I’ve heard the argument many times.
Specialists are the ones who earn great money. The more you distance yourself from the crowd, the less of a commodity you become.
And the more money you’ll cost.
I get it, and it’s a sound line of reasoning. It makes sense, and if that’s your bag, then go get it.
But don’t use it as an argument against Career Motion.
If you make less money as a Career Nomad than as a specialist, then that’s a decision you’ve made. Because if you are applying the same effort and the same creativity to changing careers as to learning a single field, then you should be earning at least as much, if not more.
Remember that transitioning from job to job every couple of years, is not only a lot of fun – but it’s also the beginning of a way of life.
That first set of horizontal moves – maybe for more money, maybe just for the challenge – set you up for a new phase in your career and life.
That phase can be grouped into three categories, each more lucrative than the one before it.
The higher you go in an organization, the further removed you from the expertise that got you there. Think of it as the Peter Principle, without the limitations.
When you’re managing a team of 200 people, can you honestly expect to deliver the same kind of volume as all of them put together? Of course not: that’s why you’re managing them.
The people. While you used to feed the plants, now you’re telling people when to feed them and how much. Then, at another level, you’re deciding what kinds of foods to feed them. Ultimately, you’ll be deciding whether you want the organization to be growing plants at all.
And when you march up the “plant” ladder, your one-on-one connection with the product is gone. You have to be able to know how to schedule hundreds of moving pieces, motivate people to deliver, manage finances so that you can afford to spend what you need, monitor trends so that you know where the company will be down the road.
Need I go on?
Those are all vastly different competencies, and few people possess them. Maybe you work in an organization that has a management develop program, and they’ll be pushing you from one faculty to another. Great! For most people, though, they have to undertake that process themselves.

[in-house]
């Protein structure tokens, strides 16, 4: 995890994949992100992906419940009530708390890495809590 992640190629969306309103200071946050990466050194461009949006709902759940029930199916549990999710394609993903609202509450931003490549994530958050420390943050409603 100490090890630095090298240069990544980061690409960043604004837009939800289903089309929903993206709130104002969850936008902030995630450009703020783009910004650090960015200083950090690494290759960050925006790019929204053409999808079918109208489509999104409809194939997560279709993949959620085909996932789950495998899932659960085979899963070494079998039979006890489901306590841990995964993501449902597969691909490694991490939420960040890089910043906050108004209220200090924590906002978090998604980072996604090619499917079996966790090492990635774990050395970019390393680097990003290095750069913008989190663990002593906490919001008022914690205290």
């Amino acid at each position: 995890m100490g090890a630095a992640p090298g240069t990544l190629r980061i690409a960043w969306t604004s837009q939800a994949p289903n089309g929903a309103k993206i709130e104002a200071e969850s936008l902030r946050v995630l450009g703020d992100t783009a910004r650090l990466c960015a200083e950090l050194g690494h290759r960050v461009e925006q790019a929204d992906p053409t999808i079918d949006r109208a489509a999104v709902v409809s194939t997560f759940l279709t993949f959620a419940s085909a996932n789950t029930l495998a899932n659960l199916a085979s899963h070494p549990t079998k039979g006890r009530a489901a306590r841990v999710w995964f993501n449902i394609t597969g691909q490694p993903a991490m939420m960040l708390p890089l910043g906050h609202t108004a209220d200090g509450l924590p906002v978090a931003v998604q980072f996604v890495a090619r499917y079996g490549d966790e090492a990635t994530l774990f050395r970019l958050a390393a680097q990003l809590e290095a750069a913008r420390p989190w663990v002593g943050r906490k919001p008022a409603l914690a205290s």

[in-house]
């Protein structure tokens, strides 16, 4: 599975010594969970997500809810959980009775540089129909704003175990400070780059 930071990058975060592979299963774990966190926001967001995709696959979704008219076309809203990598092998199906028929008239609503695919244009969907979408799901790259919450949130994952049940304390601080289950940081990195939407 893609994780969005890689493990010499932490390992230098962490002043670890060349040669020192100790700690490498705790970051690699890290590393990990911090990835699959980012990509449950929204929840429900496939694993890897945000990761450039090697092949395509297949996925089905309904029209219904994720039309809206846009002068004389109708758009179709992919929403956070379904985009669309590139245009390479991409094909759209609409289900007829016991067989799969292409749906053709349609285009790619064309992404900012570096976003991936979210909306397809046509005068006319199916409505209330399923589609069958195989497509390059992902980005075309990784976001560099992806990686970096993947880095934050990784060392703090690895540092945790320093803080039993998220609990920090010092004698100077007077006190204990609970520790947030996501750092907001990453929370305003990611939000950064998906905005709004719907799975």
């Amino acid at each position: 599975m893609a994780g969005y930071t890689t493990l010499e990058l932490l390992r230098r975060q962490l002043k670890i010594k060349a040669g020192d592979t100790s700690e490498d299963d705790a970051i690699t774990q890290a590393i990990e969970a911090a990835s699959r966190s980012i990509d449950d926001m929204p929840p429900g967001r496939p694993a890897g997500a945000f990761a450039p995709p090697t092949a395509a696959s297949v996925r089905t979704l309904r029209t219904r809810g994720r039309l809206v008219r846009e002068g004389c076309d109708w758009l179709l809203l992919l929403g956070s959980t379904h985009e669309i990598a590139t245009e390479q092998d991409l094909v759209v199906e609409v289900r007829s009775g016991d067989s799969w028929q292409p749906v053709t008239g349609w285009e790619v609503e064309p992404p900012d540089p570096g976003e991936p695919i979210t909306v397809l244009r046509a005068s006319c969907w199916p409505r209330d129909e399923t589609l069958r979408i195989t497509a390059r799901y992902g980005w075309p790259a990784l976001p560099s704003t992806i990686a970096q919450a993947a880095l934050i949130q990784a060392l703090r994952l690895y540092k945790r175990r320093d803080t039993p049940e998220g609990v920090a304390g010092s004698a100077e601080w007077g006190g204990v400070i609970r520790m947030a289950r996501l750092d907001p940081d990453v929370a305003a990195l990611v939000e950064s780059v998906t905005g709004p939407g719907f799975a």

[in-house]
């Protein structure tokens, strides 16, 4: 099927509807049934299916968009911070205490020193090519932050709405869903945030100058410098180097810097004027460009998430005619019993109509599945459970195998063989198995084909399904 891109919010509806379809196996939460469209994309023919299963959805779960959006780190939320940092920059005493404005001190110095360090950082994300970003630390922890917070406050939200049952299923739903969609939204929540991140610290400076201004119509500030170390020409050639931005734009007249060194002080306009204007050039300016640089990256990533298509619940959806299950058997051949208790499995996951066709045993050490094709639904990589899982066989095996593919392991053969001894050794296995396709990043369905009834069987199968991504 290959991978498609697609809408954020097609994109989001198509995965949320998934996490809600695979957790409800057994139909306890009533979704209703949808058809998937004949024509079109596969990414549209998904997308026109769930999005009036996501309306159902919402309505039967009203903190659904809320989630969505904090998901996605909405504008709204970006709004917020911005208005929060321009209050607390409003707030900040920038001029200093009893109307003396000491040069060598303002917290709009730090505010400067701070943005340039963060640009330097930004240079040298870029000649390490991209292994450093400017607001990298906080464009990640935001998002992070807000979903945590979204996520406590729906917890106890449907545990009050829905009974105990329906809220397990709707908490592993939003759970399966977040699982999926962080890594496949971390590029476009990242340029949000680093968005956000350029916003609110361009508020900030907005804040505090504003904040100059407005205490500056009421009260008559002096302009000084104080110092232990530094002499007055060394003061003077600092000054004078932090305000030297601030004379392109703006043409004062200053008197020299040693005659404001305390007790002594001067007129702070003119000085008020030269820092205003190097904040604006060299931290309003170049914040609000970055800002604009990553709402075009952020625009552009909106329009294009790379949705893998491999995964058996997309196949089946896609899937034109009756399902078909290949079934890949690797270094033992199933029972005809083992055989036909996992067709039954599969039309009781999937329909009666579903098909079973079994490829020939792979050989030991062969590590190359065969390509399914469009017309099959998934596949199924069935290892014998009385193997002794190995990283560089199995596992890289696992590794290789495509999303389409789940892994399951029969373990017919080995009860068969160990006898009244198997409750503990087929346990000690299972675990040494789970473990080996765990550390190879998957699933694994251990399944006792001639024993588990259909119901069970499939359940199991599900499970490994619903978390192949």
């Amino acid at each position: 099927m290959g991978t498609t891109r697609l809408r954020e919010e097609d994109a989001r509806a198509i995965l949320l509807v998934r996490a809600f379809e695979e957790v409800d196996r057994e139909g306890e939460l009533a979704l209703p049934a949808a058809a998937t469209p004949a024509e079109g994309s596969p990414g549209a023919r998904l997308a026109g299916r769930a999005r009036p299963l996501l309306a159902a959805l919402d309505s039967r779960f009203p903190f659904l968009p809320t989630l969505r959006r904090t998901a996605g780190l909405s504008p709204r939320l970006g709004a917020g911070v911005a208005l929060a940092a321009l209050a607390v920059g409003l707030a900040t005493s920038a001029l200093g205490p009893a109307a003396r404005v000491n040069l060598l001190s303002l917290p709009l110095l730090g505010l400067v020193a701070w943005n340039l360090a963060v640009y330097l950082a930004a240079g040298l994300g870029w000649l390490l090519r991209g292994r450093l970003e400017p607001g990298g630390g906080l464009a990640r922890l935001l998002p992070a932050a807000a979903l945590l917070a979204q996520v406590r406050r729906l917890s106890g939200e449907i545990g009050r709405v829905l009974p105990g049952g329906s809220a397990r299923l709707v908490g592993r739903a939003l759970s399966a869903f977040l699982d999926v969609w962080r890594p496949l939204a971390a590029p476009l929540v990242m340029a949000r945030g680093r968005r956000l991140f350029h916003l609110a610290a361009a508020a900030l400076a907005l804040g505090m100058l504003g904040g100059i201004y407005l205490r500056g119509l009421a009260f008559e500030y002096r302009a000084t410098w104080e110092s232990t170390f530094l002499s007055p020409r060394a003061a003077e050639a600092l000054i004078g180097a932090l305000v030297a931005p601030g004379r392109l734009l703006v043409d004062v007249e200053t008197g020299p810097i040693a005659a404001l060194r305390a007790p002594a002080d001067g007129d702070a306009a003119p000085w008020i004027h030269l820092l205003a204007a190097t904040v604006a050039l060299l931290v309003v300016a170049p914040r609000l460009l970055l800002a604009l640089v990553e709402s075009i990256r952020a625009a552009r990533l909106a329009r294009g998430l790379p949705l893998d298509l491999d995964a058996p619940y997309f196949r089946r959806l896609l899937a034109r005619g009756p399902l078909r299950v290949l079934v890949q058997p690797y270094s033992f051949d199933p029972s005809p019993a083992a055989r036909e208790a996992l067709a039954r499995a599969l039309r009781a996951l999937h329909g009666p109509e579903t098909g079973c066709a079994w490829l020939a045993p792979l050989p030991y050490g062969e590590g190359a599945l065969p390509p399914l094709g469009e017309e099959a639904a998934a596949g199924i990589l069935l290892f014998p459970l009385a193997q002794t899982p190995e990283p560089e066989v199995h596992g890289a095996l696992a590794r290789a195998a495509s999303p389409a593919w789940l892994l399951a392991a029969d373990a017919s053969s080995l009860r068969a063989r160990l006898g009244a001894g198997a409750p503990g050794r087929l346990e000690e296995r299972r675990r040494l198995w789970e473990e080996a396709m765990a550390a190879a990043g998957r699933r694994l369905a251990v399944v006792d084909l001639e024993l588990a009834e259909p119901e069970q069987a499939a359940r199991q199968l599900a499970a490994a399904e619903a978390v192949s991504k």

And when you do, you’ll be executive ready.
Oh, and the compensation for executives? For any decent-sized company, bare minimum should be low six figures – with a ceiling of hundreds of millions.
Eventually you might tire of working for one company at a time (even if you’ve been bouncing around town for the past ten years).
What about working for several – at the same time?
Either with a consulting firm or on your own, the beauty of being a consultant is that you’ll rarely get bored. You could work on ten different projects in a single day, each requiring different sets of attention.
Just like with becoming an executive, those different projects require different competencies. And where you can really add value as a Career Nomad is in your different sets of experiences. You’ve seen more successes, you’ve seen more failures. You’ve seen strategies that were abandoned, you’ve seen different people management concepts in practice.
You’ve built an encyclopedia, and you carry it with you at all times.
And not only can you expect to receive a 25-200% rate increase the moment you become a consultant, but you can take on as many clients as you can handle. So if you feel like slogging away with crazy hours to build a nice nest egg, you can build it waaaaay faster as a consultant.
After working over 60 jobs by age 39, this natural “next phase” became closest to my heart. Maybe I’d just had enough of employers, having had so many of them!
There were other options, such as being a consultant in project management, audit, or government leadership.
But while I’m good in those areas and there is demand for all of them, what really lit up my eyes was the tie that bound them (and many more!) together:
Becoming an entrepreneur deviates from the straight line of the previous two options, which – in a way – make it more consistent with being a Career Nomad. You take the collection of skills and experience you’ve built, and then you take the elements you like, and mold them how you see fit.
My jobs have developed me into a writer, and a coach, and a speaker, and a whole bunch of other things that I will be launching over the next three years.
I’ve made more money this year than in any other year of my life, and I project it rise exponentially over the next 24-36 months.
Pick any option you like
Okay, so I exposed a little bit of bias in that last one – sorry! Once you’ve adopted a wavy, passion-based plan, it’s hard to back to a straight line!
But all three of those next phases await the successful Career Nomad. All of them can earn you wealth, and none of them come with repetition, routine, or boredom. (Sorry, is that another bias that creeped in? I guess you can tell I’m not made to be a specialist.)
Keep at your career motion, and keep giving it your all for as long as you feel contented by it.
Then, when you’re ready, move into the next phase.
Your passion – and your bank account – will be richer for it.
Are there any other “next phases” that await the Career Nomad? Where are you driving your career? Tell us in the comments!